MONTREAL—Statin use is associated with a decreased risk of acute kidney injury (AKI) after major elective surgery, according to a large retrospective cohort study that utilized multiple healthcare databases in Ontario, Canada.
Amber Molnar, MD, a resident at the University of Western Ontario, London, presented study findings at the Canadian Society of Nephrology annual meeting. She and her co-investigators used data from the Ontario Drug Benefit Plan to determine statin use.
The plan contains information on all outpatient prescriptions dispensed to Ontario residents aged 65 years and older. The study included 219,524 patients who underwent major elective surgery from 1995 to 2008; 70,485 were statin users. All subjects who received dialysis or a kidney transplant in the three years prior to surgery were excluded.
Overall, after adjustment for patient and surgical characteristics, preoperative statin use was associated with less AKI (determined by administrative codes) and less acute dialysis. Statin use for 30 to 90 days prior to surgery and less than 30 days prior to surgery both associated with less AKI.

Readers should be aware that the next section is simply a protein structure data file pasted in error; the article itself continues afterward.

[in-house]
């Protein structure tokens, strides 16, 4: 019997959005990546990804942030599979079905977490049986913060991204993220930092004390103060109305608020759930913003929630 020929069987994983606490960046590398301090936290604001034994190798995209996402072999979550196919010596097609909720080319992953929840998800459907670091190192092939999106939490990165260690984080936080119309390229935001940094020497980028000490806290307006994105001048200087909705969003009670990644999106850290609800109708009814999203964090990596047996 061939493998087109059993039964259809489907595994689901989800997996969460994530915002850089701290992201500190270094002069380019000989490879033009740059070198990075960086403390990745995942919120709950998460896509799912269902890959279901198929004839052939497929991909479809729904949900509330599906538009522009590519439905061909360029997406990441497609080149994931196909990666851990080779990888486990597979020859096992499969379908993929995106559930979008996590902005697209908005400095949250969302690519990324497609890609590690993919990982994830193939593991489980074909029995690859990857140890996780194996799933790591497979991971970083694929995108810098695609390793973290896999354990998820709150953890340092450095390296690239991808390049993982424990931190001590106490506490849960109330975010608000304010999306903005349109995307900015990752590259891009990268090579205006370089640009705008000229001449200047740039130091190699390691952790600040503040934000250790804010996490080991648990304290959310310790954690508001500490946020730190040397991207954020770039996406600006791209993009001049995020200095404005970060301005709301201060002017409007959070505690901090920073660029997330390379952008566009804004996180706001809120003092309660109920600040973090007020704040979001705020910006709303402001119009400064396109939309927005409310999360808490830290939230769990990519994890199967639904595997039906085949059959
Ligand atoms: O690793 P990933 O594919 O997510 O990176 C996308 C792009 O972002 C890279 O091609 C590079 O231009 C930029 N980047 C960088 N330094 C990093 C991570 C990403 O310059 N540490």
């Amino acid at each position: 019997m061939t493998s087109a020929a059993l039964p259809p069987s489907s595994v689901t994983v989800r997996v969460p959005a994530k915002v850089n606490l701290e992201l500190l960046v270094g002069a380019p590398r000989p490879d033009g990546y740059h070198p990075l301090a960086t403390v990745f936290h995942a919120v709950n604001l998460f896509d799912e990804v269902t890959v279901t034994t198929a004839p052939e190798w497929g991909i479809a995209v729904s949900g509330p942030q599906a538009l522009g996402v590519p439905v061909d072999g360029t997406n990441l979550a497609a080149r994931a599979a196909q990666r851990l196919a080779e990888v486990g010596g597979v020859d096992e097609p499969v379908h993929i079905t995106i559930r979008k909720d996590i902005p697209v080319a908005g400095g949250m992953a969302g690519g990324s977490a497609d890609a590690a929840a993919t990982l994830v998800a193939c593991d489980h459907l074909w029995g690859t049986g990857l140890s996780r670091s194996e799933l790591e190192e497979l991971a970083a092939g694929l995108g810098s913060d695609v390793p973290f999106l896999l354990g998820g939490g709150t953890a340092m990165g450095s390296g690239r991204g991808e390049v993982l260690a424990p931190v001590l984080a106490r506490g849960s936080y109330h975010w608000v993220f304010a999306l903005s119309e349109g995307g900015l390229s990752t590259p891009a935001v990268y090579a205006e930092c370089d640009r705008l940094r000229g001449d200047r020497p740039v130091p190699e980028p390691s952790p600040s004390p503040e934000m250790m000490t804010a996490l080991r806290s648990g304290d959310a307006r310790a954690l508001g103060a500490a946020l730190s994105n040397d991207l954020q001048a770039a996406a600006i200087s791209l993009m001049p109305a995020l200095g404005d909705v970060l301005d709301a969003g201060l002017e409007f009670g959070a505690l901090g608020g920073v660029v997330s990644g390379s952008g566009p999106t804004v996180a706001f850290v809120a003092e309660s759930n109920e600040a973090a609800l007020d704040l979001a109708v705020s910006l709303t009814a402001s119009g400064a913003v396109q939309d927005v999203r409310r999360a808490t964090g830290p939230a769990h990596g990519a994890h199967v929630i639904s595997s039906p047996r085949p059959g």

The researchers observed that the protective effect of statins did not differ between those with and without chronic kidney disease and did not differ across eras (1995-1999, 2000-2004, and 2005-2008).
“We conclude from the results that statins may be protective against perioperative AKI, however, more evidence is needed.,” Dr. Molnar told Renal & Urology News.
Statins have been shown to have anti-inflammatory and immunomodulatory effects and improve endothelial function, she explained. They have also been found to be renoprotective in several animal studies.
Commenting on the findings, Brian Stephany, MD, an associate staff member in the Department of Nephrology and Hypertension at the Cleveland Clinic’s Glickman Urologic and Kidney Institute, observed: “Over the last 30 to 40 years several interventions have been tested to reduce post-operative acute kidney injury, and nothing’s been shown to prevent it. Who knows, we may have something here that actually does work.”
Statins have a solid safety track record, he noted. Hence, their inclusion in a pre-operative regimen may indeed be beneficial, if other research corroborates the new findings.